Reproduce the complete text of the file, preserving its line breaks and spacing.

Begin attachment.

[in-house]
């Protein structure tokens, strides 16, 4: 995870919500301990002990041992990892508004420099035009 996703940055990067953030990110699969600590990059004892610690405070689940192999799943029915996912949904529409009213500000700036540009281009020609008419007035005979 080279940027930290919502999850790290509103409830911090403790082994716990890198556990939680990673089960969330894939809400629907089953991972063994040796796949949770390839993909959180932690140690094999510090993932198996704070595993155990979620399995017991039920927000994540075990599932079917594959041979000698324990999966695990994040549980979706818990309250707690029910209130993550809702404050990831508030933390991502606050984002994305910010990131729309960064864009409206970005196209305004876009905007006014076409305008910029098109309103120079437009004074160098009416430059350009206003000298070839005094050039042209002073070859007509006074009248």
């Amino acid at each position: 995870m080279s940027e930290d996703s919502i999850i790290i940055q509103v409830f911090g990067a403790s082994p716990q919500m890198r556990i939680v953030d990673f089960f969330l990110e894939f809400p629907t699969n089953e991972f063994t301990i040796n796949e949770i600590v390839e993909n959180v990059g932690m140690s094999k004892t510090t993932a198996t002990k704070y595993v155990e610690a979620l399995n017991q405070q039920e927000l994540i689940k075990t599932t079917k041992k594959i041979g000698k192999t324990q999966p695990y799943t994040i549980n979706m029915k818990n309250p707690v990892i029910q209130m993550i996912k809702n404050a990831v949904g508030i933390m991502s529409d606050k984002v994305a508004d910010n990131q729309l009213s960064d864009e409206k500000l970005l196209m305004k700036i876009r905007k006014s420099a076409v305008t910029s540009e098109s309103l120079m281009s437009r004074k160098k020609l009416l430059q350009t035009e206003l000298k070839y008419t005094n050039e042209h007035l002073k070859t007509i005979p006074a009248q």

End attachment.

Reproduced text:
[in-house]
């Protein structure tokens, strides 16, 4: 995870919500301990002990041992990892508004420099035009 996703940055990067953030990110699969600590990059004892610690405070689940192999799943029915996912949904529409009213500000700036540009281009020609008419007035005979 080279940027930290919502999850790290509103409830911090403790082994716990890198556990939680990673089960969330894939809400629907089953991972063994040796796949949770390839993909959180932690140690094999510090993932198996704070595993155990979620399995017991039920927000994540075990599932079917594959041979000698324990999966695990994040549980979706818990309250707690029910209130993550809702404050990831508030933390991502606050984002994305910010990131729309960064864009409206970005196209305004876009905007006014076409305008910029098109309103120079437009004074160098009416430059350009206003000298070839005094050039042209002073070859007509006074009248």
């Amino acid at each position: 995870m080279s940027e930290d996703s919502i999850i790290i940055q509103v409830f911090g990067a403790s082994p716990q919500m890198r556990i939680v953030d990673f089960f969330l990110e894939f809400p629907t699969n089953e991972f063994t301990i040796n796949e949770i600590v390839e993909n959180v990059g932690m140690s094999k004892t510090t993932a198996t002990k704070y595993v155990e610690a979620l399995n017991q405070q039920e927000l994540i689940k075990t599932t079917k041992k594959i041979g000698k192999t324990q999966p695990y799943t994040i549980n979706m029915k818990n309250p707690v990892i029910q209130m993550i996912k809702n404050a990831v949904g508030i933390m991502s529409d606050k984002v994305a508004d910010n990131q729309l009213s960064d864009e409206k500000l970005l196209m305004k700036i876009r905007k006014s420099a076409v305008t910029s540009e098109s309103l120079m281009s437009r004074k160098k020609l009416l430059q350009t035009e206003l000298k070839y008419t005094n050039e042209h007035l002073k070859t007509i005979p006074a009248q």